When I walked into Whole Foods the other day (for the first time in months), I was amazed to see a dairy-free yogurt section that rivaled the dairy-rich yogurt section in size and selection. It was a pleasing site to say the least. Yet, with such variety does come the need to know more about what you are buying. Steve over at Planet Lactose featured some information on the various claims on yogurt packages and what they mean, which I think is quite helpful: "An article by the American Institute for Cancer Research on FoodConsumer.org offers a quick tutorial on the multitude of claims that yogurts are making. Here's a shortened version …"
Probiotics. All yogurts provide probiotics, live microorganisms (bacteria) that confer a wide range of potential health benefits. Research tentatively supports using probiotics to help resolve diarrhea and symptoms of irritable bowel syndrome, as well as to enhance immune system functions and reduce susceptibility to infections. But not all types of probiotic bacteria offer identical benefits. In the U.S., the starter bacteria for yogurt cultures (L bulgaricus and S thermophilus) have been shown to help with lactose intolerance, but research does not provide convincing evidence of the other proposed benefits.
Prebiotics. Several yogurt manufacturers now go a step further by adding prebiotics to their products. Prebiotics are carbohydrates that feed probiotic bacteria, supporting their growth or activity. Some types of dietary fiber are classified as prebiotics, but it’s not as simple as just looking for fiber on the Nutrition Facts panel. Prebiotics added to yogurt include inulin (made from chicory or table sugar), soy oligosaccharides and some types of maltodextrins and modified food starch. And don’t assume that prebiotics are listed on all labels; some yogurts contain one or more prebiotics without identifying the ingredient to the consumer. Other yogurts correctly note that they contain prebiotics, but each serving may contain only a quarter to a half of the amount that research identifies as effective.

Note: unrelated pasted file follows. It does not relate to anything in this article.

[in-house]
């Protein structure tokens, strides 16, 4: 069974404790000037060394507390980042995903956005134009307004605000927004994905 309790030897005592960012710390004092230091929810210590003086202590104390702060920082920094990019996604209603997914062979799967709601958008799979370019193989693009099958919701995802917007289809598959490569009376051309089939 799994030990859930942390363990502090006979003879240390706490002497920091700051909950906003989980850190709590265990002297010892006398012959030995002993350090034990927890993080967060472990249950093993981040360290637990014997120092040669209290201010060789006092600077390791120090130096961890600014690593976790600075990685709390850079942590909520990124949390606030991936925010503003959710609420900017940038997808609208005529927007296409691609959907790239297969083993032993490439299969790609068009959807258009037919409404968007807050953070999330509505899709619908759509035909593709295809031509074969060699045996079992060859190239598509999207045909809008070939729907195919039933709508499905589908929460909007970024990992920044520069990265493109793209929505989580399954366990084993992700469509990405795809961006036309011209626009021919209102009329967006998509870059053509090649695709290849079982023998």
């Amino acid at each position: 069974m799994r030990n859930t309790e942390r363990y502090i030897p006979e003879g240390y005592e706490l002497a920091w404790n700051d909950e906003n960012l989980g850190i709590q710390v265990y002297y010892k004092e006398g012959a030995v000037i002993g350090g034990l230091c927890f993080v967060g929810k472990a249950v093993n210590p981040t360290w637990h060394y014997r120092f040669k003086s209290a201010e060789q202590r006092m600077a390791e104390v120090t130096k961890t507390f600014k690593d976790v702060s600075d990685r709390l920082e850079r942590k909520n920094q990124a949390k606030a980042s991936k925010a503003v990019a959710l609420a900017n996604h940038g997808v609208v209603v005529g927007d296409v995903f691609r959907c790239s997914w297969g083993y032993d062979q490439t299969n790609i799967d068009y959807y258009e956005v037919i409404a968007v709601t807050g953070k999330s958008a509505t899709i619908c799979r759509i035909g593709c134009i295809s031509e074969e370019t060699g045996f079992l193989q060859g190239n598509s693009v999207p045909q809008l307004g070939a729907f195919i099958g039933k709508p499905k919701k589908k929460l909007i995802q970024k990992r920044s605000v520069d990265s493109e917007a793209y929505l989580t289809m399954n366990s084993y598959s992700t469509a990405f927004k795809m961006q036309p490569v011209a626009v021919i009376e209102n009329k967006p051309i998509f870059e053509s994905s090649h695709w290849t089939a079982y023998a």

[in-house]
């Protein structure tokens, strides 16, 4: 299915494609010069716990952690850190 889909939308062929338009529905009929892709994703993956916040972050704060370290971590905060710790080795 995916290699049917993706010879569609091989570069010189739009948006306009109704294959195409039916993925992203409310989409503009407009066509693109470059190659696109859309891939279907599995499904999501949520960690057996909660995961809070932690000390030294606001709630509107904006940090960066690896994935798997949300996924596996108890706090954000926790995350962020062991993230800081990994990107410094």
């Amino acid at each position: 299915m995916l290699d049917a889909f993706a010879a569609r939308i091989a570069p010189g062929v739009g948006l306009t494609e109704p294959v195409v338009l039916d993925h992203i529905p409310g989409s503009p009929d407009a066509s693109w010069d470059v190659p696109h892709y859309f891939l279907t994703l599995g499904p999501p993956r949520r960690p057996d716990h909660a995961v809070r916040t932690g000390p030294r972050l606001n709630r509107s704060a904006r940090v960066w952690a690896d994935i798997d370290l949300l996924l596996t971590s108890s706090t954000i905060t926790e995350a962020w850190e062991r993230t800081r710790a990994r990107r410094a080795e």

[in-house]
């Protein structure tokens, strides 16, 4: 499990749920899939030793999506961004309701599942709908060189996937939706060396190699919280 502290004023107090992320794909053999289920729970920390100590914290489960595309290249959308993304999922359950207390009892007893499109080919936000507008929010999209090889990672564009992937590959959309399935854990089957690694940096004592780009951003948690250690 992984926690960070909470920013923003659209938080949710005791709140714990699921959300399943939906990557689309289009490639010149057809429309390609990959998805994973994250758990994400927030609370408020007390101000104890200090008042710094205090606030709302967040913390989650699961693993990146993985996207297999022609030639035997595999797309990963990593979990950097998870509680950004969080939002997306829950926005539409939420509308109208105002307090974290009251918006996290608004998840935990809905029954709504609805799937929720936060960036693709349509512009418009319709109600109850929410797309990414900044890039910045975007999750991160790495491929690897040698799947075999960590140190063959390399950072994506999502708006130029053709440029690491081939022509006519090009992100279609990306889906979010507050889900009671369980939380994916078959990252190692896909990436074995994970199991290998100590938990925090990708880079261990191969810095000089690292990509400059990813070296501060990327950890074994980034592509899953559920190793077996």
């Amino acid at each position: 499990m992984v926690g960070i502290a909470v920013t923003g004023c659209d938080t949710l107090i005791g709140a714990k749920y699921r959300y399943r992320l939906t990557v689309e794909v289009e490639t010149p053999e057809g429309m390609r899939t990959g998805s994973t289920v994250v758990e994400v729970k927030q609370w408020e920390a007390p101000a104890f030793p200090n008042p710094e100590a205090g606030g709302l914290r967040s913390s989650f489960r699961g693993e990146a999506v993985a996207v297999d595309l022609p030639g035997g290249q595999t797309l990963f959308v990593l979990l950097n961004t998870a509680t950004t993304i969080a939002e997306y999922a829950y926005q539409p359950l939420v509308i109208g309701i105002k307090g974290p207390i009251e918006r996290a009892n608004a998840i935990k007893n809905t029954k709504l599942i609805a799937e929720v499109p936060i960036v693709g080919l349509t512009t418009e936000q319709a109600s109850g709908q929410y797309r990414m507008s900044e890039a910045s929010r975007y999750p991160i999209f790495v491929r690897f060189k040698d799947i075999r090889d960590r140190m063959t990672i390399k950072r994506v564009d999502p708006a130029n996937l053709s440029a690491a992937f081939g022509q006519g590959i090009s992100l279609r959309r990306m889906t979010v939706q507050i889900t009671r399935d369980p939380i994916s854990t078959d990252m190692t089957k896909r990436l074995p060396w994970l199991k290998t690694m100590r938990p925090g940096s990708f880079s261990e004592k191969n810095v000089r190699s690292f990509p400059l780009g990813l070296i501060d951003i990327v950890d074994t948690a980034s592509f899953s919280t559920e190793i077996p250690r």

Omega-3s and plant sterols. Omega-3 fats and sterols that promote heart health are now added to some yogurts. Omega-3 fat, which has received much attention for its purported role in reducing heart disease, is naturally abundant in fatty fish like salmon and mackerel. While yogurts fortified with omega-3s may convey some benefit, they often contain less than 10 percent of the amount found in a standard serving of salmon. Alternatively, many yogurts contain the plant form of omega-3s (the type of essential fatty acid supplied by flax), which does not seem nearly as potent as the compound found in seafood.